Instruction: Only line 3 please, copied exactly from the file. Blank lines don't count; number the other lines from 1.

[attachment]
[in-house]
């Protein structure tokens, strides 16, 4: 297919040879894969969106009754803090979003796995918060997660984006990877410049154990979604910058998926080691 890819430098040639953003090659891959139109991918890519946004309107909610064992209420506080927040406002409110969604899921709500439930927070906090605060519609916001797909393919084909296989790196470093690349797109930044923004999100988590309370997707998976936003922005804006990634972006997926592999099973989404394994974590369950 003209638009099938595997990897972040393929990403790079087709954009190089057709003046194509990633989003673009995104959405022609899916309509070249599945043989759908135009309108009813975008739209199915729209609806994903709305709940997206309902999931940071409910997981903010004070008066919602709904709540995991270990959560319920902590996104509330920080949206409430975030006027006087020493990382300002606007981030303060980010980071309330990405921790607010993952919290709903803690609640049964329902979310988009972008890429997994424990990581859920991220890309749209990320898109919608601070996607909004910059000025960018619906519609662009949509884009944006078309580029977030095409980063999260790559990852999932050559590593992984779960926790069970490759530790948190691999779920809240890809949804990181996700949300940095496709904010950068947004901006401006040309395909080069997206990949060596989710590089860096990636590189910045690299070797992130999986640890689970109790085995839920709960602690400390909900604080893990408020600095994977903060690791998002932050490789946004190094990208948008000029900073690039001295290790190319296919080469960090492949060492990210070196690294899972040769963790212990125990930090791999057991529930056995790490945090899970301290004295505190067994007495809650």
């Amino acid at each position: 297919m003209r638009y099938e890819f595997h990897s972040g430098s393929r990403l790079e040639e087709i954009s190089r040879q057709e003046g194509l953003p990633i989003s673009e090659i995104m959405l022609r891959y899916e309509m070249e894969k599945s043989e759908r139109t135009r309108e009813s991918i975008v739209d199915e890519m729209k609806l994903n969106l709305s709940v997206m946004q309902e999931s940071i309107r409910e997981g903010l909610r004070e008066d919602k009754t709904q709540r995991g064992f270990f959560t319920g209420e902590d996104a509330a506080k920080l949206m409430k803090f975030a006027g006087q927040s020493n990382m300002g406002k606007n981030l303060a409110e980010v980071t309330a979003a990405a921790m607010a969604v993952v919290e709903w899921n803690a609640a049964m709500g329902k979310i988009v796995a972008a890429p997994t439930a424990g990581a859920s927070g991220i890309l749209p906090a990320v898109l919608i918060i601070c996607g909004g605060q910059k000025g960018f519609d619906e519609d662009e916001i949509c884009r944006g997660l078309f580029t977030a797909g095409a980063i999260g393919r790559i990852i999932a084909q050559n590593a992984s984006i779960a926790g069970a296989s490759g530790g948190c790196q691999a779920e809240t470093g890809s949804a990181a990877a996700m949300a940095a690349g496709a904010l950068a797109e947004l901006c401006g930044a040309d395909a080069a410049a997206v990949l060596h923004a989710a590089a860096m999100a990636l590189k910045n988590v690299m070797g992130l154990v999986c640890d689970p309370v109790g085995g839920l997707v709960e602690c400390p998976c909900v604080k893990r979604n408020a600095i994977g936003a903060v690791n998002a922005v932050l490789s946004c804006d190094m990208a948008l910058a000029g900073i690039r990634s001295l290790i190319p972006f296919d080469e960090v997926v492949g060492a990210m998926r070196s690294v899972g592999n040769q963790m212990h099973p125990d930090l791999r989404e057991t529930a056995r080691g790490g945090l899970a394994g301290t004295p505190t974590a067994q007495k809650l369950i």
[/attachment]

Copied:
């Amino acid at each position: 297919m003209r638009y099938e890819f595997h990897s972040g430098s393929r990403l790079e040639e087709i954009s190089r040879q057709e003046g194509l953003p990633i989003s673009e090659i995104m959405l022609r891959y899916e309509m070249e894969k599945s043989e759908r139109t135009r309108e009813s991918i975008v739209d199915e890519m729209k609806l994903n969106l709305s709940v997206m946004q309902e999931s940071i309107r409910e997981g903010l909610r004070e008066d919602k009754t709904q709540r995991g064992f270990f959560t319920g209420e902590d996104a509330a506080k920080l949206m409430k803090f975030a006027g006087q927040s020493n990382m300002g406002k606007n981030l303060a409110e980010v980071t309330a979003a990405a921790m607010a969604v993952v919290e709903w899921n803690a609640a049964m709500g329902k979310i988009v796995a972008a890429p997994t439930a424990g990581a859920s927070g991220i890309l749209p906090a990320v898109l919608i918060i601070c996607g909004g605060q910059k000025g960018f519609d619906e519609d662009e916001i949509c884009r944006g997660l078309f580029t977030a797909g095409a980063i999260g393919r790559i990852i999932a084909q050559n590593a992984s984006i779960a926790g069970a296989s490759g530790g948190c790196q691999a779920e809240t470093g890809s949804a990181a990877a996700m949300a940095a690349g496709a904010l950068a797109e947004l901006c401006g930044a040309d395909a080069a410049a997206v990949l060596h923004a989710a590089a860096m999100a990636l590189k910045n988590v690299m070797g992130l154990v999986c640890d689970p309370v109790g085995g839920l997707v709960e602690c400390p998976c909900v604080k893990r979604n408020a600095i994977g936003a903060v690791n998002a922005v932050l490789s946004c804006d190094m990208a948008l910058a000029g900073i690039r990634s001295l290790i190319p972006f296919d080469e960090v997926v492949g060492a990210m998926r070196s690294v899972g592999n040769q963790m212990h099973p125990d930090l791999r989404e057991t529930a056995r080691g790490g945090l899970a394994g301290t004295p505190t974590a067994q007495k809650l369950i």